Now Simon's mother-in-law was in bed with a fever, and they told him about her at once. He came and took her by the hand and lifted her up. Then the fever left her, and she began to serve them. (Mark 1:30-31)
My grandmother was a hugger, at least during the time I knew her. She loved giving hugs, even to people who were not particularly fond of touch. She was on to something.
As this article points out, hugs are good for our health. Hugs make us feel loved and safe. Human touch is important to our physical and mental well-being.
Jesus knew this, too. He often touched the “untouchables,” those declared unclean by society. Although some thought that sickness was God’s punishment for sin, Jesus rejected the idea. He, like we do, viewed, illness as un-wholeness, or brokenness, that which needs healing and made whole. We are not our whole selves without healing the broken places.
Touch is incredibly important throughout the Bible and especially in Jesus’ ministry. He touched Jairus’ twelve-year-old daughter and brought her back to life. He touched the eyes of the blind man and gave him sight.
In Scripture, touch may even be a metaphor for intimacy. Those in need in healing were on the margins because of their brokenness. They were rejected by their family and friends and not part of society because they could not contribute. How lonely they must have been. No one to hold their hands or give them a hug. If they weren’t already in need of healing, this would have broken their hearts.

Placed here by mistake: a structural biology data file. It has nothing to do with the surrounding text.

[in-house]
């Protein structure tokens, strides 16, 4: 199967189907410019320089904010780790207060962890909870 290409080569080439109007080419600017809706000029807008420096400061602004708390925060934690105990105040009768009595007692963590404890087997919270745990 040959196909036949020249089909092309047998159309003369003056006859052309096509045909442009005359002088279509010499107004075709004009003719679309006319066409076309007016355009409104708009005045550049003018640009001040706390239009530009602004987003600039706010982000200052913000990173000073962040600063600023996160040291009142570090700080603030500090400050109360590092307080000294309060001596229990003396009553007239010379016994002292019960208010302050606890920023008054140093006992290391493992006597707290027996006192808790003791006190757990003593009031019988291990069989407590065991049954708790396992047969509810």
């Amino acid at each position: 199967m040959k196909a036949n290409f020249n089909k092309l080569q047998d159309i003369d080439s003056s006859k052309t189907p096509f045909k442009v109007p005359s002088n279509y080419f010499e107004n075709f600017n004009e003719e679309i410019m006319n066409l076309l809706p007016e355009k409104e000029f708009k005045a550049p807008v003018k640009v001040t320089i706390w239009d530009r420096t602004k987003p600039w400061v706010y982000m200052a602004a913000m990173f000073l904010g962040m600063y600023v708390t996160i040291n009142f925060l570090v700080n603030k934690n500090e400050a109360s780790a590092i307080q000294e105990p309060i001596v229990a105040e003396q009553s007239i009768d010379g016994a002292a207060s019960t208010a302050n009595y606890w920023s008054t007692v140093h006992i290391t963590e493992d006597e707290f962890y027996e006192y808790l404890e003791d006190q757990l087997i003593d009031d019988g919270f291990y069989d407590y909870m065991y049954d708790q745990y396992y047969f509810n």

God created us to be in relationship. That’s why the story goes that God created partners in the beginning of creation. It’s a metaphor for us needing to have a connection with others, to be in community, and to share our stories and our lives. Humans were not created to be alone. It sucks being sick, but it sucks even more if you have suffer alone. It stinks when your mom isn’t there to take care of you. And what if no one ever gave you a hug? Actually, this occurs a lot for single people. And those in nursing homes.
Some churches practice “Passing the Peace” during worship. I have heard from many that this makes them uncomfortable. But for others, this may be the only time during the week that they get touched or hugged.
Lack of human touch is detrimental to one’s physical and spiritual health. Scientists and psychologists have conducted experiments on primates and infant children who were deprived at an early age of human touch. The results of the studies show devastating effects on developmental skills and sociability.
Jesus was no medical doctor, but was a healer. He knew the importance of reaching out and touching the lonely, the unclean, the sick. Jesus did not shy away from broken bodies. “He came and took her by the hand and lifted her up. Then the fever left her.” Jesus must have understood the power of touch, of intimacy, to make whole. And he did just that.
Won’t you give a hug today?
Former international fashion model Rev. Sarah Renfro seeks to boost the body image of young women by educating them on the myths of media and focusing on divine within. She also preaches and teaches about marriage and divorce, motherhood, ministry, and mental illness.